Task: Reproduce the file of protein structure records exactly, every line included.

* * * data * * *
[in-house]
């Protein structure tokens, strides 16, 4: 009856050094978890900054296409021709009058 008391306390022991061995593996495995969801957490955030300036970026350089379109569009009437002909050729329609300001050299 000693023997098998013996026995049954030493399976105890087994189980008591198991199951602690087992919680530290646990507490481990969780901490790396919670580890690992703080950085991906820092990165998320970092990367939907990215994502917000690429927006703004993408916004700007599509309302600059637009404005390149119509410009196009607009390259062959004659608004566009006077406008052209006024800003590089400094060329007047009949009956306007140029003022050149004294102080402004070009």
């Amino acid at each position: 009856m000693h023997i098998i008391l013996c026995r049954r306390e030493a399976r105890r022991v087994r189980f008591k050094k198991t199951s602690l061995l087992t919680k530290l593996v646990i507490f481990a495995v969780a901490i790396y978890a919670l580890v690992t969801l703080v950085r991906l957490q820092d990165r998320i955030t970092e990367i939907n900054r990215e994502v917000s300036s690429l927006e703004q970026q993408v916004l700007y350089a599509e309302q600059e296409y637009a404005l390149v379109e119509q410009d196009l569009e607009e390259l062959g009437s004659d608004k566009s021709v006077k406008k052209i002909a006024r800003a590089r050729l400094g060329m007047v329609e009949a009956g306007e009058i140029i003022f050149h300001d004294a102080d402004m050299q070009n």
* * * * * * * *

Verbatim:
[in-house]
């Protein structure tokens, strides 16, 4: 009856050094978890900054296409021709009058 008391306390022991061995593996495995969801957490955030300036970026350089379109569009009437002909050729329609300001050299 000693023997098998013996026995049954030493399976105890087994189980008591198991199951602690087992919680530290646990507490481990969780901490790396919670580890690992703080950085991906820092990165998320970092990367939907990215994502917000690429927006703004993408916004700007599509309302600059637009404005390149119509410009196009607009390259062959004659608004566009006077406008052209006024800003590089400094060329007047009949009956306007140029003022050149004294102080402004070009």
């Amino acid at each position: 009856m000693h023997i098998i008391l013996c026995r049954r306390e030493a399976r105890r022991v087994r189980f008591k050094k198991t199951s602690l061995l087992t919680k530290l593996v646990i507490f481990a495995v969780a901490i790396y978890a919670l580890v690992t969801l703080v950085r991906l957490q820092d990165r998320i955030t970092e990367i939907n900054r990215e994502v917000s300036s690429l927006e703004q970026q993408v916004l700007y350089a599509e309302q600059e296409y637009a404005l390149v379109e119509q410009d196009l569009e607009e390259l062959g009437s004659d608004k566009s021709v006077k406008k052209i002909a006024r800003a590089r050729l400094g060329m007047v329609e009949a009956g306007e009058i140029i003022f050149h300001d004294a102080d402004m050299q070009n």